Assistant Chief Constable G Hamilton: There are different elements.  There are CCTV cameras in the conventional sense.  Sometimes, if cameras are privately owned, there is a difficulty in accessing them because you are reliant on the owner of the premises.  There are also automatic number plate recognition (ANPR) cameras that monitor traffic movements on the road.  We have full control of those.  That type of data can be accessed with the click of a mouse or the press of a computer button.  I am not saying that all 6,500 officers are fully au fait with how to go about doing that, but we can look at that issue.  If there is a problem, we can certainly rectify it.  It should not be a problem.

 

Mr Irwin: I was speaking to two officers on Saturday.  I was to come back to them today on that issue.  We are getting conflicting messages from officers. In my area, a large number of tractors have been stolen over the past six or eight months, some of which have been recovered.  In one particular instance, the farmer himself traced his tractors.  There is a perception that, if a farmer can find a tractor, why can the police not do so?  You can understand that perception.

 

Assistant Chief Constable G Hamilton: Absolutely.  People's perceptions are based on their experience.  The difference between perception and reality is wafer thin sometimes.  There will be no defensiveness from us on that.  We want to learn from these cases and make sure that we can improve the quality of the service in the future.

 

Mr O McMullan: Thanks for your presentation.  On the theft of animals and, in some cases, the non-theft of animals reported stolen, what happens when you find out that animals reported stolen have not actually been stolen?  There have been some cases of that, and a lot time has been wasted on it.  To my knowledge, no one has ever been brought to book for that. 

 

How are you working with the meat plants?  I know that, although you can steal a number of cattle, for instance, you can steal quadruple the number of sheep; lorry-loads of them. They are taken away and disposed of very quickly.  Has our method of checking the meat plants etc improved?  If not, how do we do that?

 

Superintendent Kee: On your second question, Mr McMullan, as outlined in the papers, the number of livestock thefts represents a small proportion of the overall cattle and sheep numbers in Northern Ireland, but it still has a very significant impact on farms and farmers.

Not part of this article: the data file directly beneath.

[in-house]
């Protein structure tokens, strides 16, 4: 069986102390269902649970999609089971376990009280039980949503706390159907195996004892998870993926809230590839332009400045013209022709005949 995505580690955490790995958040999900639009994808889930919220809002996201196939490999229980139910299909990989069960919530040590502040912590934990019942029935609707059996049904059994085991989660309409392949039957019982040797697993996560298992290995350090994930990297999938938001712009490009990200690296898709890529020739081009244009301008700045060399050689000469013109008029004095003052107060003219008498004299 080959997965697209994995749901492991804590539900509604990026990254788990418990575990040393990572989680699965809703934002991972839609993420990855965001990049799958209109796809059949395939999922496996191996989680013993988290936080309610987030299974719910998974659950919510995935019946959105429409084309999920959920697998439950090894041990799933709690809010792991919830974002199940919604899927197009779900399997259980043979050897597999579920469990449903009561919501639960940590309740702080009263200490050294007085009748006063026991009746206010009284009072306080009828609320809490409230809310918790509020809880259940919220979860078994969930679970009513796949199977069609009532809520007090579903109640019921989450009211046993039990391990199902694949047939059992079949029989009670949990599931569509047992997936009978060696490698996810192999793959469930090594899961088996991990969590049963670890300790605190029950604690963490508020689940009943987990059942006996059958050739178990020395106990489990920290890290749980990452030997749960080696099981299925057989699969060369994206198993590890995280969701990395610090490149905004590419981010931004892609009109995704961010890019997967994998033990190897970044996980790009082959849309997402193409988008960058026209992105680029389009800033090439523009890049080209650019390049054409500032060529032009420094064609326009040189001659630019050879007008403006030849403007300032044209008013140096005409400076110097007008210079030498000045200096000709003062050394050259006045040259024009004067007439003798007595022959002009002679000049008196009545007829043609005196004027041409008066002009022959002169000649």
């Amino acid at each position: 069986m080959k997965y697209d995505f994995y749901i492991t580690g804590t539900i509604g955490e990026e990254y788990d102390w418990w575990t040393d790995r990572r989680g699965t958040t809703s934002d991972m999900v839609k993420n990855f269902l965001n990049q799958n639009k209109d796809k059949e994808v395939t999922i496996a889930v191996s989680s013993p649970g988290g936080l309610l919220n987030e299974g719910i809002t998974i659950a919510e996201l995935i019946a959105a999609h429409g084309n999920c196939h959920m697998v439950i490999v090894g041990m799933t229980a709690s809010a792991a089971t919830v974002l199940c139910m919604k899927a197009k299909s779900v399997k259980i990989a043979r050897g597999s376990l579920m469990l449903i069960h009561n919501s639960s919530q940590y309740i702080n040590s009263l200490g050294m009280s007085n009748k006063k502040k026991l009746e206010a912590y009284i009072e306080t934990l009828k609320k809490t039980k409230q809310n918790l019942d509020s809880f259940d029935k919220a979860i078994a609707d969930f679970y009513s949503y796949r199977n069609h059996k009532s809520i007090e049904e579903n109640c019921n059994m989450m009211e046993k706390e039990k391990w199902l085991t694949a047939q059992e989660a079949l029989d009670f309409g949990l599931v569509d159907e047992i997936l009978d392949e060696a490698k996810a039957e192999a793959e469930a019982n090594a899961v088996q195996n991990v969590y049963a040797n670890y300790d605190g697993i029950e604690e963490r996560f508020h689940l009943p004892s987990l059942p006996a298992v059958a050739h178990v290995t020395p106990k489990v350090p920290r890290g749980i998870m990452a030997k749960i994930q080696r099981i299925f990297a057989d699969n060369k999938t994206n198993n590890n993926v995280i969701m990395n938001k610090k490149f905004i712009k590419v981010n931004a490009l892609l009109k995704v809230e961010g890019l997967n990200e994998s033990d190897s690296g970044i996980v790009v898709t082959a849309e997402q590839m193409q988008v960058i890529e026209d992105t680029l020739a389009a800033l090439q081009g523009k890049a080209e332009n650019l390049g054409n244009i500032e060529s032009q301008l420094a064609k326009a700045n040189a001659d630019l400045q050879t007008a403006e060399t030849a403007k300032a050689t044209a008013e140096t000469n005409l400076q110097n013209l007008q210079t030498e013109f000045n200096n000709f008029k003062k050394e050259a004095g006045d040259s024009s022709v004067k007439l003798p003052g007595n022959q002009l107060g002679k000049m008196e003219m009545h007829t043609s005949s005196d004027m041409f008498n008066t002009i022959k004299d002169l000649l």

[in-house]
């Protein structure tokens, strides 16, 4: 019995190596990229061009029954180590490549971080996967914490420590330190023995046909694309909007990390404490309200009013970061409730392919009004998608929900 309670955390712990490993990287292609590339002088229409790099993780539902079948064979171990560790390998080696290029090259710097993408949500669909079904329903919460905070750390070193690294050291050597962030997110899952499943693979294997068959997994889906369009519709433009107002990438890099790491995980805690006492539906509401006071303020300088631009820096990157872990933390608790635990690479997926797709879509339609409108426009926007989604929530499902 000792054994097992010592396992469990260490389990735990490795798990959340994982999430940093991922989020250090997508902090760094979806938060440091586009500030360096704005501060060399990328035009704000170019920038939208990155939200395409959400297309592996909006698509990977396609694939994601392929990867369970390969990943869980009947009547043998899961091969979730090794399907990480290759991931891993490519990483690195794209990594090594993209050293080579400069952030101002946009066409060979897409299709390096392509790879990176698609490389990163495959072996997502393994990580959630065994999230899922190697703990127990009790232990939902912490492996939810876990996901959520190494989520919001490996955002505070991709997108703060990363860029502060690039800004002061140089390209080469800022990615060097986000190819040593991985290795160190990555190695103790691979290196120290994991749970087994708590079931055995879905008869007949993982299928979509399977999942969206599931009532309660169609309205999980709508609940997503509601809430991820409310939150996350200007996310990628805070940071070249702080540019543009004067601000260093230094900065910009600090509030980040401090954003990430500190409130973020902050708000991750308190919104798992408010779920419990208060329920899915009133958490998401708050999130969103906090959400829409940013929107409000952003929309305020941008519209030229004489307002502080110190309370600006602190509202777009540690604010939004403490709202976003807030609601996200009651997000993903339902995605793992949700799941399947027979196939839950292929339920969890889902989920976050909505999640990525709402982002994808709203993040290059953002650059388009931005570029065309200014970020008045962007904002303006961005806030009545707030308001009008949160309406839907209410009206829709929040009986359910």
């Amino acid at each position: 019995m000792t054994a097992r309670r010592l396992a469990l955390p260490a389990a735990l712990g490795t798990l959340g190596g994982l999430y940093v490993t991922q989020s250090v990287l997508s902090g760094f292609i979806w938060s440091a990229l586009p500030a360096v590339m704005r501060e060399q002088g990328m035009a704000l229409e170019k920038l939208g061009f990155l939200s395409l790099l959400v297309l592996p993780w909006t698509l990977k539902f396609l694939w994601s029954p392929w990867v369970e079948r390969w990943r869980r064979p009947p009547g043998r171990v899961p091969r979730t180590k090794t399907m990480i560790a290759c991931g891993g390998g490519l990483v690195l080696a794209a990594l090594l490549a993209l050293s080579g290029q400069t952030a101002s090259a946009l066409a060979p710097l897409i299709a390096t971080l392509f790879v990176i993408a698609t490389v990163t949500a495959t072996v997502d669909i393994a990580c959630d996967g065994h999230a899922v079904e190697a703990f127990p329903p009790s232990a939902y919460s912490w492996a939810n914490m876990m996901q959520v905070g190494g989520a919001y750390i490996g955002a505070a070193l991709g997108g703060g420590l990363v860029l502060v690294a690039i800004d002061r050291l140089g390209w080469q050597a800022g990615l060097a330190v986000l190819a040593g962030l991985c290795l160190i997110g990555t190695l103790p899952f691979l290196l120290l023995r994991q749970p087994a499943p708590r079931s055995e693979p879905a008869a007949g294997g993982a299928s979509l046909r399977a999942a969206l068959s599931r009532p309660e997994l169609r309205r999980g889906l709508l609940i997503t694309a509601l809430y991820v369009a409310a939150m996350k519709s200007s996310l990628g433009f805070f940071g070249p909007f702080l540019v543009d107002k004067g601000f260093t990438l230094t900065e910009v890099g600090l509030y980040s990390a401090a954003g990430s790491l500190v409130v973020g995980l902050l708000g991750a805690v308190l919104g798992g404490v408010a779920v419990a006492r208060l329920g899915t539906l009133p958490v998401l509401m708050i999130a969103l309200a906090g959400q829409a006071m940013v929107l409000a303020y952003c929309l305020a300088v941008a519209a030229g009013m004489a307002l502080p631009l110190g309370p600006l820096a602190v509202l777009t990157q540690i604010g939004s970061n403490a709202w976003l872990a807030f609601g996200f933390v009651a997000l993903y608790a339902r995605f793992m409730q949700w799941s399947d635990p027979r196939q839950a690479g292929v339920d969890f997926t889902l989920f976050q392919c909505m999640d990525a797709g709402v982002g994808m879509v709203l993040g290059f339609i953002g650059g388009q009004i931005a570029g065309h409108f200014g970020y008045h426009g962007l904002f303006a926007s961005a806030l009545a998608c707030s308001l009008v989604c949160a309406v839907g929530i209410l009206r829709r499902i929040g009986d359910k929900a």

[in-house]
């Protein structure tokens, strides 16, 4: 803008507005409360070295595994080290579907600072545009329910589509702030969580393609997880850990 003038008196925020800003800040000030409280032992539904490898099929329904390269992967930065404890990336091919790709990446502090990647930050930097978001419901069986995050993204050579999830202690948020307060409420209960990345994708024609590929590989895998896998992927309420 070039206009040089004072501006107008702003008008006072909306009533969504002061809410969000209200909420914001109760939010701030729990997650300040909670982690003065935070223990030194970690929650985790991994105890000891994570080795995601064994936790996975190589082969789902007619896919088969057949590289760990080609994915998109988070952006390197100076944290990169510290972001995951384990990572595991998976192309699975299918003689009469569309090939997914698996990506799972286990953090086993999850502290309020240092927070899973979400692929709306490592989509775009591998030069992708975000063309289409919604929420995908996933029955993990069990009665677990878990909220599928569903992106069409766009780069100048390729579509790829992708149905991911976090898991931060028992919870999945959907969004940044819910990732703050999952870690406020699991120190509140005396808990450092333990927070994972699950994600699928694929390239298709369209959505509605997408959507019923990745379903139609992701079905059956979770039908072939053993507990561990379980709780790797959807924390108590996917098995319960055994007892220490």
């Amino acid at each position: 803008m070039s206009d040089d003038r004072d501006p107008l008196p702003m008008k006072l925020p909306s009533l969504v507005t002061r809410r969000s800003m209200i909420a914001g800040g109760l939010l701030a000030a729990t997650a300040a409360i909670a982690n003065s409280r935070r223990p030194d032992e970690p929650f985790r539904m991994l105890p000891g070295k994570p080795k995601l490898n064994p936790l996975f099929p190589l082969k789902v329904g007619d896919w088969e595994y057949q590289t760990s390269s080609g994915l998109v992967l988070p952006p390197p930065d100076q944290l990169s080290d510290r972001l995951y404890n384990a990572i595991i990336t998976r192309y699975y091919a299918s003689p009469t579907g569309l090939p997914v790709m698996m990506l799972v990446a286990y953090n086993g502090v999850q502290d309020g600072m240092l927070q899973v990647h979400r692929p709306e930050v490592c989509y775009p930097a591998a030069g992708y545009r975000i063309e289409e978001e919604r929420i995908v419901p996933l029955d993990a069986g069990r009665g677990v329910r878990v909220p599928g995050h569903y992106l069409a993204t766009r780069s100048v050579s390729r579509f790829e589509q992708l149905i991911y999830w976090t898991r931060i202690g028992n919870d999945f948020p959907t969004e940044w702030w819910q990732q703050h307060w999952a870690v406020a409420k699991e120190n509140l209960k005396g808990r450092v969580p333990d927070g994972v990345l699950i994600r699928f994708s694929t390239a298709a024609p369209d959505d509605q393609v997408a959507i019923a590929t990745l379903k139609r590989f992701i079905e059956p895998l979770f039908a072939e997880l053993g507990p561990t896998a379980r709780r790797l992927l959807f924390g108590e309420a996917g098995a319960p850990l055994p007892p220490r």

Unfortunately, on occasion, it can be some days, in respect of cattle, or some weeks, in respect of sheep, before a theft is actually reported to the police.  Obviously, that causes difficulties and challenges for the investigation. 

 

When livestock are reported stolen to the police, we use our reporting system to notify the abattoirs and meat plants via our colleagues in DARD, who then communicate that information to the Department in the South.  The inspection of meat plants is not undertaken by the Police Service.  We have a system in place whereby we notify abattoirs and meat plants of the theft of sheep or cattle, even if it is some days or weeks after they have gone missing.  Through that, we endeavour to try to stop the outlet for some of the stolen livestock getting into the abattoirs.

 

Mr O McMullan: Has anybody ever been prosecuted through that system of contact that you have with meat plants, the Garda Síochána and all those other contacts, no matter where they are staying?  Has anybody ever been prosecuted through that system?

 

Superintendent Kee: I am aware of information coming back to the Police Service about the suspicious movement of sheep and cattle into the system.  However, I am not aware of any specific prosecution arising from that.  I am aware of individuals having been prosecuted for the theft of livestock, but I do not know whether that originated from the process that I just outlined.

 

Mr O McMullan: So, we do not know.  Right.  Have there been any cases of stolen animals — again, I go back to the example of sheep — ending up in Scotland?

Superintendent Kee: We are interested in where sheep and cattle go to after being stolen, what happens to them and what the outlet is.

 

There is a lot of focus on the North/South and South/North movement of stolen livestock, but it is not unreasonable for us to assume that stolen cattle or sheep could also go across the water to GB.  I do not have any specific information or intelligence that that is the case, but we keep an open mind on the destination of stolen cattle and sheep and we are aware of that as a destination.

 

Mr O McMullan: OK.  You have a system for recording information on computer.  Is there a name for that?

 

Assistant Chief Constable G Hamilton: Niche.

 

Mr O McMullan: Niche?

 

Superintendent Kee: Or our command and control system?

 

Mr O McMullan: Can each of your police stations feed into that information or is it done centrally?

 

Assistant Chief Constable G Hamilton: I need to make sure that we are talking about the same thing.  There is a records management system.  Reports of crimes, information about someone being taking into custody or pieces of information that members of the public give to the police all go into that system.  The man at the end of the table would probably be better placed to talk about it than me.  That can be accessed from a BlackBerry, which every operational police officer has, never mind individual police stations.  Individuals can feed in and retrieve information from that.

 

Mr O McMullan: One of the things that police personnel have said is that feeding information into that central computer is a barrier.